The impact such suspicion and mistrust can bring to a workplace and an organisation’s culture should not be underestimated. Two of the US’s ride-hailing giants are certainly under no illusions regarding the potential repercussions. To protect their workers from vigilantism in Texas, Lyft and Uber have both pledged to cover the legal fees of any of their drivers who are sued under the restrictive law.
“Drivers are never responsible for monitoring where their riders go or why. Imagine being a driver and not knowing if you are breaking the law by giving someone a ride,” Lyft said in a statement signed by its CEO, Logan Green, president, John Zimmer, and general counsel, Kristin Sverchek.
“Similarly, riders never have to justify, or even share, where they are going and why. Imagine being a pregnant woman trying to get to a healthcare appointment and not knowing if your driver will cancel on you for fear of breaking a law. Both are completely unacceptable.”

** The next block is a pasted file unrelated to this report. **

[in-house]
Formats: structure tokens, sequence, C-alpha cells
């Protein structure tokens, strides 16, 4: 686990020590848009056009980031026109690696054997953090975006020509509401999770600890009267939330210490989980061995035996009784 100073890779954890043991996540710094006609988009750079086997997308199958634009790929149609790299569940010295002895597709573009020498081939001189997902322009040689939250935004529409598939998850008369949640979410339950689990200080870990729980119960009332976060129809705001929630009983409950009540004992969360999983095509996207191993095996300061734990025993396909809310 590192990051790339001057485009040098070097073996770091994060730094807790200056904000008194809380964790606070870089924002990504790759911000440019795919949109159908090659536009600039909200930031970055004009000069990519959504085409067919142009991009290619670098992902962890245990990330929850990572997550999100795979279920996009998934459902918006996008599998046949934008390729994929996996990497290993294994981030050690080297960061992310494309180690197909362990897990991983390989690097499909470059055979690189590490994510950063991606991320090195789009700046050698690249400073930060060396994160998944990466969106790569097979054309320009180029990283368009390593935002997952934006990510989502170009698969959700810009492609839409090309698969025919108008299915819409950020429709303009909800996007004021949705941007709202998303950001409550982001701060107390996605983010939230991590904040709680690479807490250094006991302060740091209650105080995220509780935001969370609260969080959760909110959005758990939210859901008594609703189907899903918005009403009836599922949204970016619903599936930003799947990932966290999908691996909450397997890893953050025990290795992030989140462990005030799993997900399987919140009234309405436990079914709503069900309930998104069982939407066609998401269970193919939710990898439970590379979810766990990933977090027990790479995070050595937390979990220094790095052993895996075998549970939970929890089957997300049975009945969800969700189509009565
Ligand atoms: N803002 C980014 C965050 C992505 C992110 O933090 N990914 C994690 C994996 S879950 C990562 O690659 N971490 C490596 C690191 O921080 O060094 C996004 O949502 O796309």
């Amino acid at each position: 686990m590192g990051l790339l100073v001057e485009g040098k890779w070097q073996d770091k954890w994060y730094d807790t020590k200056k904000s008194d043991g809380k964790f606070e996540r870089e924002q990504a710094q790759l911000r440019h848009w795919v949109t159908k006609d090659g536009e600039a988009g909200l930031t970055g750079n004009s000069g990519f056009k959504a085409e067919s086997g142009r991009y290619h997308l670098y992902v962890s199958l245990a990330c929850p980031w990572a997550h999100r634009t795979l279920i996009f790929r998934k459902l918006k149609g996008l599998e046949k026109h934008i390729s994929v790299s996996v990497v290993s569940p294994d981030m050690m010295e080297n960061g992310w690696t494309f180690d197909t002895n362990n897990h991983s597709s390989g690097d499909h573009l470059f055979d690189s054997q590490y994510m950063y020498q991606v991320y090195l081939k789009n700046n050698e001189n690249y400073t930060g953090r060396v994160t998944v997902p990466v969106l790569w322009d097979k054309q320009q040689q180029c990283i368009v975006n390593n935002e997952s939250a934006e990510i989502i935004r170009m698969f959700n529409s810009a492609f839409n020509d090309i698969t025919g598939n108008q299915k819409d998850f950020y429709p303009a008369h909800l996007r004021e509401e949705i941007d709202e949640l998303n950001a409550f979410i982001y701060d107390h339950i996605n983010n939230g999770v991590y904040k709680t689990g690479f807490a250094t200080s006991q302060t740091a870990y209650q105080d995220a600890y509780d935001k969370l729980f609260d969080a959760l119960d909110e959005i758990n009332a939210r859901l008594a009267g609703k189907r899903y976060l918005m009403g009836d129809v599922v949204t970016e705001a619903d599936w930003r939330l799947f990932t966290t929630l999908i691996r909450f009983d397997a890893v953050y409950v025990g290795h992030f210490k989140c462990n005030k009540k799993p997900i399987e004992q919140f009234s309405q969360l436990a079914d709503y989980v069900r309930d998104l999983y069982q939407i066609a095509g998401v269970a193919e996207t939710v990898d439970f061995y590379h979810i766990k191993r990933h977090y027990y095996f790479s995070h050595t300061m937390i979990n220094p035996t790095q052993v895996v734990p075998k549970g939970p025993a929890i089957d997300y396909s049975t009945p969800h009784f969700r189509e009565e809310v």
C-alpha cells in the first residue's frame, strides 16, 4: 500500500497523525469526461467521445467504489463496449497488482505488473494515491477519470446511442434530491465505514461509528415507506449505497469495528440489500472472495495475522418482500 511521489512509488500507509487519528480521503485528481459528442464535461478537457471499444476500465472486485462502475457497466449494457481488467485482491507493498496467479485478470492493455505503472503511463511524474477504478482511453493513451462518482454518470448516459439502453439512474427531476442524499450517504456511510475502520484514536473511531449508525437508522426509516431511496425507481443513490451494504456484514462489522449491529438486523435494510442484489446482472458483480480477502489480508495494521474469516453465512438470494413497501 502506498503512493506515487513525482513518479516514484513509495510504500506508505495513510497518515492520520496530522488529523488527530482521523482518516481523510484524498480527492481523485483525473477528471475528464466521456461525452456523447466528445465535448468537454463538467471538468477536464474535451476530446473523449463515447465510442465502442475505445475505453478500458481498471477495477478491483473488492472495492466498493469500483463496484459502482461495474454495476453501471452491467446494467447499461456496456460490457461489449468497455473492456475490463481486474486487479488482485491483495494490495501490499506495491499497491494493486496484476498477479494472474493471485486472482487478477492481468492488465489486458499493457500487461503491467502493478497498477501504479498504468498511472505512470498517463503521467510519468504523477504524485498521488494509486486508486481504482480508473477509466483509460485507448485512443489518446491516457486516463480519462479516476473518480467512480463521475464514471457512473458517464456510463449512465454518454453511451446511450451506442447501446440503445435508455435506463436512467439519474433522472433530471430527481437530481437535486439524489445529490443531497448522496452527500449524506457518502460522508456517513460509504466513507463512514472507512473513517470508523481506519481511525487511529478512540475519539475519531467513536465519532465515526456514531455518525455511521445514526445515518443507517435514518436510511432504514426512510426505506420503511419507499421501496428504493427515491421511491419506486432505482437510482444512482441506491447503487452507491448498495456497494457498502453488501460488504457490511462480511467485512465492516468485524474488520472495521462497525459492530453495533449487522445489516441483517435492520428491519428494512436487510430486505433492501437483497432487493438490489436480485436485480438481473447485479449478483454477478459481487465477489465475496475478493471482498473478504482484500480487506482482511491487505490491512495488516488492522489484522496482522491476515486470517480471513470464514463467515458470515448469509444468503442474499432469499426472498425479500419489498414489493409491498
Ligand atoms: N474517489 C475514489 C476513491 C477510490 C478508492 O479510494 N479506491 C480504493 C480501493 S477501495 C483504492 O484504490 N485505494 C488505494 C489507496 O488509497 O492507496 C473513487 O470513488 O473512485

Quoting Lyft’s statement on Twitter, Uber CEO Dara Khosrowshahi said: “Team @Uber is in too and will cover legal fees in the same way. Thanks for the push.”
Meanwhile, Match Group – owner of dating apps Tinder, OkCupid, and Hinge – as well as its Texas-based rival, Bumble, have set up funds for employees seeking abortions out of state.
“The company generally does not take political stands unless it is relevant to our business. But in this instance, I personally, as a woman in Texas, could not keep silent,” said Match CEO Shar Dubey in an internal memo.
“Starting today, Bumble has created a relief fund supporting the reproductive rights of women and people across the gender spectrum who seek abortions in Texas,” reads an announcement on Twitter. “Bumble is women-founded and women-led, and from day one we’ve stood up for the most vulnerable. We’ll keep fighting against regressive laws like #SB8.”